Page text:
The regional overview is also valuable, for, like everything else in Spain, food can be quite specific to a location. Each major city has its own distinctive dishes; and particular cities—Seville, Logroño, San Sebastian—are famous for their food. The major axis of difference, I’ve found, is between the north and the south. Typically I prefer eating in the north—Cantabria, Asturias, Galicia, and the Basque Country—though there is excellent food to be found all over. In the south, mainly Andalusia, they tend to fry nearly everything, with the exception of the two famous liquid salads, gazpacho and salmorejo, both of which are delicious and refreshing under the brutal southern sun.
The north is far more verdant than the south, and the northern coast is at least equally as good for fishing, which means they generally have fresher ingredients. The Basque Country is the province most famous for its cuisine, and deservedly so, but I am particular to the food of Galicia. If you get a chance, perhaps when hiking the Camino de Santiago, find a pulpería, order some of the Galician octopus—seasoned with the distinctively intense local paprika—and drink the local Ribeiro wine, young and sharp red wine often served in a ceramic bowl. It is an exquisite meal.
Recipes for all these, and more—including all the Spanish classics, like my favorites, cocido, paella, cochinillo, fabadas, croquetas, and tortilla—can be found in this book, in simple and easy-to-follow recipes, along with extensive information on Spanish wines, cheeses, and produce of all kinds. Admittedly, I have not had great luck in my attempts to cook Spanish food, but this was entirely my fault. (My croquettes and my tortilla turned into mush; I am not a good chef.)
My failures notwithstanding, Mendel’s book is excellent, and almost encyclopedic in its coverage of different ingredients and types of dishes, methodically going through every type of meat and fish, including sections on snacks and desserts, with charming little vignettes along the way. She clearly knows Spanish cooking thoroughly, both the typical dishes and the meals for festive holidays, and does not dilute it or change it to cater to foreign palates.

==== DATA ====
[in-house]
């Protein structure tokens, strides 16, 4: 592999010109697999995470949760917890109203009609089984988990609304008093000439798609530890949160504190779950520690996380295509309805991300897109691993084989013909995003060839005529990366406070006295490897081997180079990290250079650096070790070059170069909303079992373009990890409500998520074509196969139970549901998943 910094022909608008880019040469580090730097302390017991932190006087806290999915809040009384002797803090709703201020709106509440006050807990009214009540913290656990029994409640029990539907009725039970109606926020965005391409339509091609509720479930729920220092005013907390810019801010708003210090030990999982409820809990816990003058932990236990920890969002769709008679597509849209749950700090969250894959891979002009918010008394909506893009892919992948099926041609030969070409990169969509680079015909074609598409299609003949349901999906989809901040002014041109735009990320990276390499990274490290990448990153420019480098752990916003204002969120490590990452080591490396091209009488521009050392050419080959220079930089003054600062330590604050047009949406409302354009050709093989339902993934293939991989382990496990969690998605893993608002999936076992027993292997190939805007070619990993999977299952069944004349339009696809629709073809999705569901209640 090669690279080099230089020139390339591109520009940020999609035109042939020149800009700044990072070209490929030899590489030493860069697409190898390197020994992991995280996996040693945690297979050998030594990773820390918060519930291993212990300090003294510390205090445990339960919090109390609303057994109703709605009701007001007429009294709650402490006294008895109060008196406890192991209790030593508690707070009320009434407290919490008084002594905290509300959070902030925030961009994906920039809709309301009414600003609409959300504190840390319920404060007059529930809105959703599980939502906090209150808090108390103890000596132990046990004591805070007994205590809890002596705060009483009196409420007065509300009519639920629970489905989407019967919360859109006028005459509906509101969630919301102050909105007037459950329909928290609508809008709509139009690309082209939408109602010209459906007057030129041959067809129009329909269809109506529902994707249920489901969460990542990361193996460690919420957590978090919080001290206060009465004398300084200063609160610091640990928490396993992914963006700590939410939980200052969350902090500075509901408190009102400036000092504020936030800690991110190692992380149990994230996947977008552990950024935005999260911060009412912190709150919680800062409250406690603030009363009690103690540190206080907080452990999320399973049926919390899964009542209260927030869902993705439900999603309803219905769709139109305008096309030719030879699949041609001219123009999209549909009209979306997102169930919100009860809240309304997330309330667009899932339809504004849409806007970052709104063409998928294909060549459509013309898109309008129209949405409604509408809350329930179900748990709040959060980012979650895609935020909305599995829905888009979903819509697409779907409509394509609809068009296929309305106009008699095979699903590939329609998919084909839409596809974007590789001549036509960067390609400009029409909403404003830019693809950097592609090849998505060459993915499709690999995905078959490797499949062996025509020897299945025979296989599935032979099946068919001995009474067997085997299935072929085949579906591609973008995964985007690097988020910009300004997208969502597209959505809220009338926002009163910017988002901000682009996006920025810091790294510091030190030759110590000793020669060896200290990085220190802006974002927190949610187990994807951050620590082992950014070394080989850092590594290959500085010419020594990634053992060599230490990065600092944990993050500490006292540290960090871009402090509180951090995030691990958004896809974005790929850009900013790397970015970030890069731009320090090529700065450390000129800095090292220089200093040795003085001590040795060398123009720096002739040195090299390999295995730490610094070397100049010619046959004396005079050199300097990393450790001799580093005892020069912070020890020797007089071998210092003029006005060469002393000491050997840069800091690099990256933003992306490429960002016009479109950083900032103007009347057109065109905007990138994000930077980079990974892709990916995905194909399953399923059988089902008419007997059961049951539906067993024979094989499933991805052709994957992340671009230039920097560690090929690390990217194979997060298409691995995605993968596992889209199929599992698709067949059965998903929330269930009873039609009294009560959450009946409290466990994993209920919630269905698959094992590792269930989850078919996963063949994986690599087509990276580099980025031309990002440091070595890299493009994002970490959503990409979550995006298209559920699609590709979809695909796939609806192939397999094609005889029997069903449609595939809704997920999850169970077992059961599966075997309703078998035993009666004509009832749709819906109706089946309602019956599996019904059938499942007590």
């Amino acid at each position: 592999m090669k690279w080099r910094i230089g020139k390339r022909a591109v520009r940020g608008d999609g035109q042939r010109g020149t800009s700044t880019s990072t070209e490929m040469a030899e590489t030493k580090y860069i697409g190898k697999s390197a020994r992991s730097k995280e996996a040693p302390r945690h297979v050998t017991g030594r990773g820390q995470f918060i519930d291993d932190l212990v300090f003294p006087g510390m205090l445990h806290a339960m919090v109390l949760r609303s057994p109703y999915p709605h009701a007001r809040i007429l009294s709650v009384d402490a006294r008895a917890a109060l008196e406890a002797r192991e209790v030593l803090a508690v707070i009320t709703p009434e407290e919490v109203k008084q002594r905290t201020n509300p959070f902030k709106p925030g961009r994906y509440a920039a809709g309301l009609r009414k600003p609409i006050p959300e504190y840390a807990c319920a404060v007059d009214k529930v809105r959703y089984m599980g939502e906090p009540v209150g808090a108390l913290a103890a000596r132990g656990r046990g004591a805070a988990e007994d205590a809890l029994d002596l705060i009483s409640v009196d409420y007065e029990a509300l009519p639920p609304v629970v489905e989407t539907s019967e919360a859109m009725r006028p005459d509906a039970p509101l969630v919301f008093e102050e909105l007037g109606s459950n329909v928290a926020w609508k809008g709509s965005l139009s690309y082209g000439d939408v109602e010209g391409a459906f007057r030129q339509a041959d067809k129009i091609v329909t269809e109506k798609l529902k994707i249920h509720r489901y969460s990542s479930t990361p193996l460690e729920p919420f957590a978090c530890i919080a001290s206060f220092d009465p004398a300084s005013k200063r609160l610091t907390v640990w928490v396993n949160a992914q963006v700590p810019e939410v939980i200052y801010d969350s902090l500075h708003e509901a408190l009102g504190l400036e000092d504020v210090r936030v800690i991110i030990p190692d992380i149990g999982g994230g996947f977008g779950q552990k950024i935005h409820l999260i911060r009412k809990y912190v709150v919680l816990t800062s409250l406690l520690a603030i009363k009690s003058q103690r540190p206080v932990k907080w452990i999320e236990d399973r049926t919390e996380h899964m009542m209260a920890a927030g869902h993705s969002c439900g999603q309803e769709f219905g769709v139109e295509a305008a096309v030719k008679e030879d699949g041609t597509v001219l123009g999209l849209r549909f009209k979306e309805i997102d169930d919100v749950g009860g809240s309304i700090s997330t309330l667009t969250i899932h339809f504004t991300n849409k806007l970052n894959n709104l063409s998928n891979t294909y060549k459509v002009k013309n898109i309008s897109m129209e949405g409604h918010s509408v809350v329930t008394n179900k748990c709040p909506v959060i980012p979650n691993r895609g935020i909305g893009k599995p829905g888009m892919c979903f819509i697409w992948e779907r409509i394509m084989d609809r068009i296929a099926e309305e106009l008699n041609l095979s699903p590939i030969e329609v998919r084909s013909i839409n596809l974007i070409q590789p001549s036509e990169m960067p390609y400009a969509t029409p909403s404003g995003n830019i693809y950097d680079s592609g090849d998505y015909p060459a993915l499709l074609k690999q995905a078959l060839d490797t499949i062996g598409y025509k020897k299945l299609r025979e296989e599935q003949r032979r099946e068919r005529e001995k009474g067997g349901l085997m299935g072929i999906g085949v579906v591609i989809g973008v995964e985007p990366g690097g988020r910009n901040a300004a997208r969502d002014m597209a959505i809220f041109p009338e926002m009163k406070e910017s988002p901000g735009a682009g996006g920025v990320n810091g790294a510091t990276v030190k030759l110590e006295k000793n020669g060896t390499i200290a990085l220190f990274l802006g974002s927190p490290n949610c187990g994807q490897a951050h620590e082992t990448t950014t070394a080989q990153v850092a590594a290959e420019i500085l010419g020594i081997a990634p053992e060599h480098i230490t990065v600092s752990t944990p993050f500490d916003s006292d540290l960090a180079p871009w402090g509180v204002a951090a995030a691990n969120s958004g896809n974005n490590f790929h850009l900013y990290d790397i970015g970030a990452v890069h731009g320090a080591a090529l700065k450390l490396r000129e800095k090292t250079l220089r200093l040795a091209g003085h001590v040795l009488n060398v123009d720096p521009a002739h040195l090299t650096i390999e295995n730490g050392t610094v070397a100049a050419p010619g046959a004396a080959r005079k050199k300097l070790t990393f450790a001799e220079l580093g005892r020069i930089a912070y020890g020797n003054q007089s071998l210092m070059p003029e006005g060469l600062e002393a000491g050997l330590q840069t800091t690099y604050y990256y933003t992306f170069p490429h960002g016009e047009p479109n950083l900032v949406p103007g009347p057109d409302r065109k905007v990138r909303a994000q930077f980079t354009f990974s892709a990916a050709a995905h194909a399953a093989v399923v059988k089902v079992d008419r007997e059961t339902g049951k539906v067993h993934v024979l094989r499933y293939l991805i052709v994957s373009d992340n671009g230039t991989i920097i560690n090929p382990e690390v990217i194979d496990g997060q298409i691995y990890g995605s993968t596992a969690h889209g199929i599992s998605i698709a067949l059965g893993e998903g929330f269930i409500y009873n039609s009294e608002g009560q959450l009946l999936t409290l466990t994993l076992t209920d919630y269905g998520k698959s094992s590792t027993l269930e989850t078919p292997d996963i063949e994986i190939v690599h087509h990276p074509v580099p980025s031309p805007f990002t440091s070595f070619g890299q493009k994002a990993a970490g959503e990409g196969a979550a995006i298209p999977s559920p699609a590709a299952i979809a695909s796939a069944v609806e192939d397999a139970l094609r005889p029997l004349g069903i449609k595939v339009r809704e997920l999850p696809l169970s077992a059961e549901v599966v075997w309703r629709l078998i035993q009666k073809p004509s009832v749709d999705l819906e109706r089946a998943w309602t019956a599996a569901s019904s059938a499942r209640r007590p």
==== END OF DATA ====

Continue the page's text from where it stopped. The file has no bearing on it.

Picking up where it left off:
Unfortunately, however authentic the recipe, the dish will not taste exactly right unless you buy the ingredients locally. To pick just one example, pork products play an integral role in Spanish cooking (they say it’s because eating pork differentiated the Catholics from the Jews and Muslims), and you will have a very difficult time finding true Spanish pork in New York. And this is a shame, considering that Spanish jamón is far better than prosciutto, and Spanish chorizo and morcilla (blood sausage) are wonderful flavoring agents for stews. Indeed, for my part I think Spain has the best pork products in the world, not that I would know.
As a parting piece of advice, if you go to Spain try to avoid those omnipresent tourists traps in the city center, with big yellow billboards advertising their paella. I had one of the worst meals of my life at one of these in the Plaza Mayor. You can find many excellent fine-dining establishments in Madrid. But to find more typical food, done well, look for the cheaper, less ritzy places. I can recommend the Café Melo’s—the menu has about six things, and they’re all good—and the Casa Mingo, an Asturian restaurant with famous roast chicken and Spanish cider, that’s right next to the chapel that contains Goya’s remains. And if you’re in Madrid in winter, try La Cruz Blanca de Vallecas for its famous cocido madrileño, a heavy stew of meat and garbanzos.
Well, I’m afraid that’s the best I can offer. I can only add that Spanish food may seem unpromising at first; but once you develop a taste for it and you know what to look for, it is a fascination and a delight.